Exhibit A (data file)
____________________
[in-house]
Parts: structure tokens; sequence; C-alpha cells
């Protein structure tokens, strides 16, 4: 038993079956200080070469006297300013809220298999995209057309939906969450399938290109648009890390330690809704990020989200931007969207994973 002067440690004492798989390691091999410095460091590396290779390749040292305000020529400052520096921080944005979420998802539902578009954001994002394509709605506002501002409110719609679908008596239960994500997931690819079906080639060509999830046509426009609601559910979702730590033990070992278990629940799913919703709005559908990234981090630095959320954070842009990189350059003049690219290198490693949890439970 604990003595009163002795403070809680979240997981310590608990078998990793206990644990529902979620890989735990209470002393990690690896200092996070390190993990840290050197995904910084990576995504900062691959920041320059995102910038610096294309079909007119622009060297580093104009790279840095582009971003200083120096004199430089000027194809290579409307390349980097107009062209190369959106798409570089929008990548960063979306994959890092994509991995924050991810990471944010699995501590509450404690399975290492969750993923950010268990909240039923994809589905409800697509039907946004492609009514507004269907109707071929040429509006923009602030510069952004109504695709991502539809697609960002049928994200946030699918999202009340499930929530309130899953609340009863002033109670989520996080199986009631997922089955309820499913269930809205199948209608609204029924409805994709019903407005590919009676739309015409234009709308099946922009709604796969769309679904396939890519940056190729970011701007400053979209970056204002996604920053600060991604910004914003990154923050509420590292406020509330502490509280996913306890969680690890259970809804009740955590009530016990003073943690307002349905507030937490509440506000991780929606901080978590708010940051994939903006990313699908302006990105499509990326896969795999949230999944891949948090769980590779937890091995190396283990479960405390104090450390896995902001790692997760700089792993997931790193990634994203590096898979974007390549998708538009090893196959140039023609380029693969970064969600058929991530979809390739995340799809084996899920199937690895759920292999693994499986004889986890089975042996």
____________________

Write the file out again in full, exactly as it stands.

[in-house]
Parts: structure tokens; sequence; C-alpha cells
């Protein structure tokens, strides 16, 4: 038993079956200080070469006297300013809220298999995209057309939906969450399938290109648009890390330690809704990020989200931007969207994973 002067440690004492798989390691091999410095460091590396290779390749040292305000020529400052520096921080944005979420998802539902578009954001994002394509709605506002501002409110719609679908008596239960994500997931690819079906080639060509999830046509426009609601559910979702730590033990070992278990629940799913919703709005559908990234981090630095959320954070842009990189350059003049690219290198490693949890439970 604990003595009163002795403070809680979240997981310590608990078998990793206990644990529902979620890989735990209470002393990690690896200092996070390190993990840290050197995904910084990576995504900062691959920041320059995102910038610096294309079909007119622009060297580093104009790279840095582009971003200083120096004199430089000027194809290579409307390349980097107009062209190369959106798409570089929008990548960063979306994959890092994509991995924050991810990471944010699995501590509450404690399975290492969750993923950010268990909240039923994809589905409800697509039907946004492609009514507004269907109707071929040429509006923009602030510069952004109504695709991502539809697609960002049928994200946030699918999202009340499930929530309130899953609340009863002033109670989520996080199986009631997922089955309820499913269930809205199948209608609204029924409805994709019903407005590919009676739309015409234009709308099946922009709604796969769309679904396939890519940056190729970011701007400053979209970056204002996604920053600060991604910004914003990154923050509420590292406020509330502490509280996913306890969680690890259970809804009740955590009530016990003073943690307002349905507030937490509440506000991780929606901080978590708010940051994939903006990313699908302006990105499509990326896969795999949230999944891949948090769980590779937890091995190396283990479960405390104090450390896995902001790692997760700089792993997931790193990634994203590096898979974007390549998708538009090893196959140039023609380029693969970064969600058929991530979809390739995340799809084996899920199937690895759920292999693994499986004889986890089975042996």